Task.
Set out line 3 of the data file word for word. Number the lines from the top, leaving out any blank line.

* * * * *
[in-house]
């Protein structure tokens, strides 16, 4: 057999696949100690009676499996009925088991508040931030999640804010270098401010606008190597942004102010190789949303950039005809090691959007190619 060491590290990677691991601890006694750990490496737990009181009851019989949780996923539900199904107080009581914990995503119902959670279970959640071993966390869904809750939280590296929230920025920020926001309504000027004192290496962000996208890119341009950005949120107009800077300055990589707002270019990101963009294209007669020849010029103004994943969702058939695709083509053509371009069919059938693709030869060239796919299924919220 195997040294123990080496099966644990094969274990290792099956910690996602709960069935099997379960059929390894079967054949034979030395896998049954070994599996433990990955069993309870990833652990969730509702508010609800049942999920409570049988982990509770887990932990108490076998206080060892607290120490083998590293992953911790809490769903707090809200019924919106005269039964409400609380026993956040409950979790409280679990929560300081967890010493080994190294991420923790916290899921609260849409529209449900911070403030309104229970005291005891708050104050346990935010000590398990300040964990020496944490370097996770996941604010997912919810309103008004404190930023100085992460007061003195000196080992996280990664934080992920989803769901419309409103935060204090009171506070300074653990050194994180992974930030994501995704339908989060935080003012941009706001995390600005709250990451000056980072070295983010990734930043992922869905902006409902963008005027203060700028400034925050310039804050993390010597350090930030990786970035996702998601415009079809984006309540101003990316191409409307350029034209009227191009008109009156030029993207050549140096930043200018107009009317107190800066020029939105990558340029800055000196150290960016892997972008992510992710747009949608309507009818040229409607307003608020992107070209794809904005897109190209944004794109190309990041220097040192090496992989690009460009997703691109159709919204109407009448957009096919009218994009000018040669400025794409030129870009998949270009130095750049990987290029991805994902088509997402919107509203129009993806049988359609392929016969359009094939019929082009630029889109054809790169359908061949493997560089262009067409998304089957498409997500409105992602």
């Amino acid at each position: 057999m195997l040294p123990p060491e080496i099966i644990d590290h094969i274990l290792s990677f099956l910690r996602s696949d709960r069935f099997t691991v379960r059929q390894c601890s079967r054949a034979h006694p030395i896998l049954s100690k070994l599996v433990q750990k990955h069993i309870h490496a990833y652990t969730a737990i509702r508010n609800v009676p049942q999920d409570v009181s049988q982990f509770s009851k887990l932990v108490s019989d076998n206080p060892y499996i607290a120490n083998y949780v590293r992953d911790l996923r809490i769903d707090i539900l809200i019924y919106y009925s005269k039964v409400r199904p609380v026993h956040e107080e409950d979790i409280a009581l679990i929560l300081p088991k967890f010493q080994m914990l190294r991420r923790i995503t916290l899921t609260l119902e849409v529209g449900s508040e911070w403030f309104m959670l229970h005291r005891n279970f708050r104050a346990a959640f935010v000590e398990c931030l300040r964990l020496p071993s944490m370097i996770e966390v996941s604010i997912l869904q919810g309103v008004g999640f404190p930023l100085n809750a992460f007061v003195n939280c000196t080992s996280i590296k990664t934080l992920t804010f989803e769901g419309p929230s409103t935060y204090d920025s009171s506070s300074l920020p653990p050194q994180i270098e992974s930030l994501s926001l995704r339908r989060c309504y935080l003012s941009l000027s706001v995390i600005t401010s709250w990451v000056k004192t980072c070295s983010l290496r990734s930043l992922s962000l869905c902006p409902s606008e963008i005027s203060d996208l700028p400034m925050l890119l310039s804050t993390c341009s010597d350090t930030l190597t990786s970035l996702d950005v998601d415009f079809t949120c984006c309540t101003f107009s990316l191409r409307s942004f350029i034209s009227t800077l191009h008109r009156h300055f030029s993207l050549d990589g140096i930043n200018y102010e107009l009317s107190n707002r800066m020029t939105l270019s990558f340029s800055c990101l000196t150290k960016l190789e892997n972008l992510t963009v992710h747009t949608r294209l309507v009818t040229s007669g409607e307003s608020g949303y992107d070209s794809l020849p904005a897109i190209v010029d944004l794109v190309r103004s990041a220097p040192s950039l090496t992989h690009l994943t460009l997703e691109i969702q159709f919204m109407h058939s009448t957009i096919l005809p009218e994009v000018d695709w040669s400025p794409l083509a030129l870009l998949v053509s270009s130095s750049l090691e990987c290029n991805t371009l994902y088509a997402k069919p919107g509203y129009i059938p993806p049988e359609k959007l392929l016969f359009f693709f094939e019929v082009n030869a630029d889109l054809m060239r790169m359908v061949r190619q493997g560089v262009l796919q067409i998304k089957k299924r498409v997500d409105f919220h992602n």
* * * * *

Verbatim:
């Amino acid at each position: 057999m195997l040294p123990p060491e080496i099966i644990d590290h094969i274990l290792s990677f099956l910690r996602s696949d709960r069935f099997t691991v379960r059929q390894c601890s079967r054949a034979h006694p030395i896998l049954s100690k070994l599996v433990q750990k990955h069993i309870h490496a990833y652990t969730a737990i509702r508010n609800v009676p049942q999920d409570v009181s049988q982990f509770s009851k887990l932990v108490s019989d076998n206080p060892y499996i607290a120490n083998y949780v590293r992953d911790l996923r809490i769903d707090i539900l809200i019924y919106y009925s005269k039964v409400r199904p609380v026993h956040e107080e409950d979790i409280a009581l679990i929560l300081p088991k967890f010493q080994m914990l190294r991420r923790i995503t916290l899921t609260l119902e849409v529209g449900s508040e911070w403030f309104m959670l229970h005291r005891n279970f708050r104050a346990a959640f935010v000590e398990c931030l300040r964990l020496p071993s944490m370097i996770e966390v996941s604010i997912l869904q919810g309103v008004g999640f404190p930023l100085n809750a992460f007061v003195n939280c000196t080992s996280i590296k990664t934080l992920t804010f989803e769901g419309p929230s409103t935060y204090d920025s009171s506070s300074l920020p653990p050194q994180i270098e992974s930030l994501s926001l995704r339908r989060c309504y935080l003012s941009l000027s706001v995390i600005t401010s709250w990451v000056k004192t980072c070295s983010l290496r990734s930043l992922s962000l869905c902006p409902s606008e963008i005027s203060d996208l700028p400034m925050l890119l310039s804050t993390c341009s010597d350090t930030l190597t990786s970035l996702d950005v998601d415009f079809t949120c984006c309540t101003f107009s990316l191409r409307s942004f350029i034209s009227t800077l191009h008109r009156h300055f030029s993207l050549d990589g140096i930043n200018y102010e107009l009317s107190n707002r800066m020029t939105l270019s990558f340029s800055c990101l000196t150290k960016l190789e892997n972008l992510t963009v992710h747009t949608r294209l309507v009818t040229s007669g409607e307003s608020g949303y992107d070209s794809l020849p904005a897109i190209v010029d944004l794109v190309r103004s990041a220097p040192s950039l090496t992989h690009l994943t460009l997703e691109i969702q159709f919204m109407h058939s009448t957009i096919l005809p009218e994009v000018d695709w040669s400025p794409l083509a030129l870009l998949v053509s270009s130095s750049l090691e990987c290029n991805t371009l994902y088509a997402k069919p919107g509203y129009i059938p993806p049988e359609k959007l392929l016969f359009f693709f094939e019929v082009n030869a630029d889109l054809m060239r790169m359908v061949r190619q493997g560089v262009l796919q067409i998304k089957k299924r498409v997500d409105f919220h992602n």